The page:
Date of Degree
Joshua C. Brumberg
Inverted; Neocortex; Pyramidal Cell
Within the nervous system, the cortex is the area of the brain where higher order sensory, motor and cognitive processing occurs. The cortex contains a diverse array of cell types which form complicated and intricate circuits which gives rise to higher order sensory, motor and cognitive functions. The majority of neurons found in the cortex are pyramidal cells. While pyramidal cells differ based on soma size, dendrite span and cortical position, almost all share a noticeable defining characteristic: their apical dendrite extends toward the pial surface. However, there also exists a class of pyramidal cell where the apical dendrite extends in the opposite direction, toward the cortical white matter; these pyramidal cells appear to be upside down, or inverted. Utilizing physiological and histological techniques, inverted pyramidal cells (IPCs) within neocortex layer VI of the somatosensory cortex were examined and compared to the more common upright pyramidal cells (UPCs). This research produced a number of key findings: 1) the intrinsic physiology of IPCs differs from UPCs on a number of measures including input resistance, and action potential threshold and half-width; 2) IPCs, beyond the orientation of the apical dendrite, are morphologically dissimilar as compared to UPCs and 3) Stimulation of the underlying cortical white matter revealed IPCs are either integrated into different cortical circuits or process inputs differently. The main conclusions emphasize a need for further examination and classification of cortical neuronal cell types. These data are relevant to models of information processing through micro- and larger neocortical circuits and indicate that different cell types found within similar lamina can have different functional properties.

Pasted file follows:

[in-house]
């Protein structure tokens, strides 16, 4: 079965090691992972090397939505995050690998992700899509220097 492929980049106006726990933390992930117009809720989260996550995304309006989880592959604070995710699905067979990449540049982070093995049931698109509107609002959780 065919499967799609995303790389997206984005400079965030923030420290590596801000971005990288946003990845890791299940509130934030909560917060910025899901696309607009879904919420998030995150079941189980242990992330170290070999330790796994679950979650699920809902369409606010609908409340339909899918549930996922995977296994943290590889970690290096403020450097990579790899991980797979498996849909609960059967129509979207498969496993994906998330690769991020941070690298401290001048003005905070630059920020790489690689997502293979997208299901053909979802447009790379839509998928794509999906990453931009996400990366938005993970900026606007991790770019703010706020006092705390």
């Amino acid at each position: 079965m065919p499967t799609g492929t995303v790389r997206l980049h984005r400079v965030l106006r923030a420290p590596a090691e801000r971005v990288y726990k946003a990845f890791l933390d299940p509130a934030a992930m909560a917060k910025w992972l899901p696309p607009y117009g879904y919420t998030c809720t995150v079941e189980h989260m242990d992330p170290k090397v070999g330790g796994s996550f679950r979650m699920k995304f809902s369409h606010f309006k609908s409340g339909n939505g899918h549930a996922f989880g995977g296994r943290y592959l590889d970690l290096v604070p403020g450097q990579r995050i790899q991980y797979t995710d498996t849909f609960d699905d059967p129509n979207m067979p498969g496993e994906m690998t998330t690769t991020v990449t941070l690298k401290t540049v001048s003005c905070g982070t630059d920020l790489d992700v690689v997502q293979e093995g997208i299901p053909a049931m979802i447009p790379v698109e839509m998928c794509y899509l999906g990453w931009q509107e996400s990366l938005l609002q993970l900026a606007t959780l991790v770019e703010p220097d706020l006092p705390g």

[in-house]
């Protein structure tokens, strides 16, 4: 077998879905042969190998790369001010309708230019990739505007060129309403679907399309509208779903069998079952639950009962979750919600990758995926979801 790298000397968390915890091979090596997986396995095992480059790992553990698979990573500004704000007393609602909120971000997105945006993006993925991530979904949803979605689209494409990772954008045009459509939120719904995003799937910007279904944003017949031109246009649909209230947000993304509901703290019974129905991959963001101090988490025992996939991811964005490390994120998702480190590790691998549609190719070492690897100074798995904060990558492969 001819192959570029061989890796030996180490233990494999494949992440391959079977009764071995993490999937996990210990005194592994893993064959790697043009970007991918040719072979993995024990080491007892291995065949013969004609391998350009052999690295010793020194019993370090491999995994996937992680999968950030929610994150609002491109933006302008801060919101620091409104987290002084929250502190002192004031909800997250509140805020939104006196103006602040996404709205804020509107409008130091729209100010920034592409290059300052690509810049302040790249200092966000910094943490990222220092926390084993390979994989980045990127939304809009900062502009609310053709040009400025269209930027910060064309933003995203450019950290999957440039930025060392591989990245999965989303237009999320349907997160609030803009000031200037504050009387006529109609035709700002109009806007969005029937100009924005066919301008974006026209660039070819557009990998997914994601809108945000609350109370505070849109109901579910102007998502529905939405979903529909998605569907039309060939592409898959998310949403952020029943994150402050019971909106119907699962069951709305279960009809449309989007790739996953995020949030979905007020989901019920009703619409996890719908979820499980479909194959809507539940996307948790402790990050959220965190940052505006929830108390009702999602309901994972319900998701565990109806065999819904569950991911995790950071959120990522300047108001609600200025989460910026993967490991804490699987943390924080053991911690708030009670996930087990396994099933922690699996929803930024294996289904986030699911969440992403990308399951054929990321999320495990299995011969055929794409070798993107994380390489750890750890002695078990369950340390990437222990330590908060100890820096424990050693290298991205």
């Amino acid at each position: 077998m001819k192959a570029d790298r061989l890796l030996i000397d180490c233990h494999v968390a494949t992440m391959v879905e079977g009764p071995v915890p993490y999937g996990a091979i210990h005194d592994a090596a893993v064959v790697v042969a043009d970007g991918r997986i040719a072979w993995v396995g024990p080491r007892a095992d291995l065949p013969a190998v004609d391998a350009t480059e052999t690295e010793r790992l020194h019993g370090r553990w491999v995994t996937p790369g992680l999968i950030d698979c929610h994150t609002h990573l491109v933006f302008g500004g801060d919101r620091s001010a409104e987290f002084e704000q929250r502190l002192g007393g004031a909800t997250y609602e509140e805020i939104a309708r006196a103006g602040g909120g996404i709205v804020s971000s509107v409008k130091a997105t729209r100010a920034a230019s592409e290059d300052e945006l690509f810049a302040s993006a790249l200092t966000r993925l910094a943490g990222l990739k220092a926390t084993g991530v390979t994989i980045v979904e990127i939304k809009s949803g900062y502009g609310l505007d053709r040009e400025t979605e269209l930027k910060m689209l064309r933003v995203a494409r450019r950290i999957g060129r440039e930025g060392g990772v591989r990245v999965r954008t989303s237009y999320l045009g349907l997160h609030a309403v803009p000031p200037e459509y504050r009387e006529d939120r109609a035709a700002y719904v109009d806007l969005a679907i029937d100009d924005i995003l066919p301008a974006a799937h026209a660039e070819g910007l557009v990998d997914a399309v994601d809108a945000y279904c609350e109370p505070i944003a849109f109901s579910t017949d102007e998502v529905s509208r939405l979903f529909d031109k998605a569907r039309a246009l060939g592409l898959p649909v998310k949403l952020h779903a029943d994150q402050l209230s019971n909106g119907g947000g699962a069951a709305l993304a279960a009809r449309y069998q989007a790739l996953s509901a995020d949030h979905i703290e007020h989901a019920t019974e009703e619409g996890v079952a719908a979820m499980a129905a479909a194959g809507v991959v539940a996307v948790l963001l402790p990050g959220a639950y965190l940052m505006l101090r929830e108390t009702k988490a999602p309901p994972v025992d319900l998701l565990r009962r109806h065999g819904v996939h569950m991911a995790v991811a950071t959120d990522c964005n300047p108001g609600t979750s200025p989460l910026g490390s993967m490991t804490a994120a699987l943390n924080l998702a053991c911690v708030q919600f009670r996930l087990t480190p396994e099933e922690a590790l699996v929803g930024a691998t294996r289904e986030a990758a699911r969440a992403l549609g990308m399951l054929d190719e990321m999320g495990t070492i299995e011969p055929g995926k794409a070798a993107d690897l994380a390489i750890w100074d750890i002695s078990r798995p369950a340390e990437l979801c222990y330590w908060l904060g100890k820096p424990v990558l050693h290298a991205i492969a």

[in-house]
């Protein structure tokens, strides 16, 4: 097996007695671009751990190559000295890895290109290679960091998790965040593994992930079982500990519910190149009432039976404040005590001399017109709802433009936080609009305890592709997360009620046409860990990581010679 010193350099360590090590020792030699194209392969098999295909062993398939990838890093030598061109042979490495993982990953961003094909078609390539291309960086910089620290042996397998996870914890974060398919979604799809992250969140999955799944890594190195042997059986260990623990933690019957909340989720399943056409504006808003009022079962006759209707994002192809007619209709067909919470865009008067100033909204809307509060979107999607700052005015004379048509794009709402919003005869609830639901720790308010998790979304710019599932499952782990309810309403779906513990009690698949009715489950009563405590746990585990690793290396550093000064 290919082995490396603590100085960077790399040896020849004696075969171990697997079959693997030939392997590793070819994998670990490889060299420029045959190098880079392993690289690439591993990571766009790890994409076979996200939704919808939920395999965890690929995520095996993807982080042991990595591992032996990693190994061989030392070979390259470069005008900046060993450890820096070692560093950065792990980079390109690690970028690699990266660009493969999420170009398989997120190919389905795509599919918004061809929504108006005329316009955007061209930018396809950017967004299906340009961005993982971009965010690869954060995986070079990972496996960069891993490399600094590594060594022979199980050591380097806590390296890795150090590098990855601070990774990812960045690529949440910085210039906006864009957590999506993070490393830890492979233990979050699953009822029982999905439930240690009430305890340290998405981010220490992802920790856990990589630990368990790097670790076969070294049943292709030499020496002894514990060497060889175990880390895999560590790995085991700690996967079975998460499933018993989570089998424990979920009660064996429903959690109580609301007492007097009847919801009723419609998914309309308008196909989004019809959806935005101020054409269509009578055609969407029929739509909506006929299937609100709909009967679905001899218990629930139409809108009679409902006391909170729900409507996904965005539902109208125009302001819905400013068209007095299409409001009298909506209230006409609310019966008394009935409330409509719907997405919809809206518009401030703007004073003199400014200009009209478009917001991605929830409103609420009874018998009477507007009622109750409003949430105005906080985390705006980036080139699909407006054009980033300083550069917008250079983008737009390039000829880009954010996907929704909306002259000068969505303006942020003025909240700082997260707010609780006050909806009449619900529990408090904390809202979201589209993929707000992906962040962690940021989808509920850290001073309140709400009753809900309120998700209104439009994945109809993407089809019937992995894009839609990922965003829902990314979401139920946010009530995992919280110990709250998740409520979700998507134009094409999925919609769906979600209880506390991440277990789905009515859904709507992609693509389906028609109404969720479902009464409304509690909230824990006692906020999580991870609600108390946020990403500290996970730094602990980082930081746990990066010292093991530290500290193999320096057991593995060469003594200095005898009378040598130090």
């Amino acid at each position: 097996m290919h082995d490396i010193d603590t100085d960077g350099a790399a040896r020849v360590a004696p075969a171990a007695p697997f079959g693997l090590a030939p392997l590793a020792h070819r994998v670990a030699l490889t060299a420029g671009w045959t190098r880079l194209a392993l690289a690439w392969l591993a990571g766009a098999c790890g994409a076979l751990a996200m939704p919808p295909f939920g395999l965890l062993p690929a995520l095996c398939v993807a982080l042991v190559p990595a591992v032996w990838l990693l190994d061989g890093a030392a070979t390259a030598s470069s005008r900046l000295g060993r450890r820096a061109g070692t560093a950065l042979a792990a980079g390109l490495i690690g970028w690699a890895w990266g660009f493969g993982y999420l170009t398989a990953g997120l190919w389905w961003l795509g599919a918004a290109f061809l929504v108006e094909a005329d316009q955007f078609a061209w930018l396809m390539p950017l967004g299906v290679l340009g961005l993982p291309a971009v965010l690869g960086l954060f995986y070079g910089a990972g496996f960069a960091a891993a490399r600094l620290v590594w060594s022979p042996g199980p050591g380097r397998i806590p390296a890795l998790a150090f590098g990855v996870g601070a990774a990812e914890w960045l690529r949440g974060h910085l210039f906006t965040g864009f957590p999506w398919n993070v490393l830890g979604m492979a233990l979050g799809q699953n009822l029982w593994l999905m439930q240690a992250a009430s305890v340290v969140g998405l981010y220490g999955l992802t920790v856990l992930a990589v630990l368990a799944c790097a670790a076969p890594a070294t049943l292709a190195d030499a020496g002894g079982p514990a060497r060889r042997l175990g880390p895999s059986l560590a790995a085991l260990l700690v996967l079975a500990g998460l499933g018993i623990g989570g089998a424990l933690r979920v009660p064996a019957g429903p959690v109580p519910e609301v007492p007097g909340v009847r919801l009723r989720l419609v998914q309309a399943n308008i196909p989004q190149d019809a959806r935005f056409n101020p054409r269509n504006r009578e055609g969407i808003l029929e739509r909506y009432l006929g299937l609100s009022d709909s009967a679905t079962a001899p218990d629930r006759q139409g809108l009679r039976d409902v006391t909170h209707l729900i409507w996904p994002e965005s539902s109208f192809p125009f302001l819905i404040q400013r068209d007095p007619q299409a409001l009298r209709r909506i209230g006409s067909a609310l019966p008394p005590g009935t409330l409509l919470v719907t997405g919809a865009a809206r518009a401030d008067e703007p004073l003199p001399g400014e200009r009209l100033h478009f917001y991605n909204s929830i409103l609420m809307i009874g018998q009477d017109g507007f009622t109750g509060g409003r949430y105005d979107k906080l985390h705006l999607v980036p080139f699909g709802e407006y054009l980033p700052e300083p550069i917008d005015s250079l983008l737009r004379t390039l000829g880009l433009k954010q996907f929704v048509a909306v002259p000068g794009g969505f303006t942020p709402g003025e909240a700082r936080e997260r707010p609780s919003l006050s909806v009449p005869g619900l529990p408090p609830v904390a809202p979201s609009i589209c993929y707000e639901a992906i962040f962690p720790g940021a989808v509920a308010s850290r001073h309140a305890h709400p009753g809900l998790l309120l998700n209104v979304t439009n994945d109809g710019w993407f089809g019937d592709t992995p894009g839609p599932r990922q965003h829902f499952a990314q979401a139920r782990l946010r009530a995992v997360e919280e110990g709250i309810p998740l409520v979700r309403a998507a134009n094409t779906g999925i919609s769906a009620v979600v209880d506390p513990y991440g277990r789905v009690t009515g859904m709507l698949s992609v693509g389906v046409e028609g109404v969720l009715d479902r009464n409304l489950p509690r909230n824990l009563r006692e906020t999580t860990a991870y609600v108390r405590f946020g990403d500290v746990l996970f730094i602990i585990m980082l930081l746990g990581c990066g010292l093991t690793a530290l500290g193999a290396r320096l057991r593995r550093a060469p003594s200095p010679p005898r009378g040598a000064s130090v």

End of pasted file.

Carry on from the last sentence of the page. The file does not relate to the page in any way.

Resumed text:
Steger, Robert Michael, "The intrinsic and synaptic properties of inverted pyramidal cells within the neocortex" (2015). CUNY Academic Works.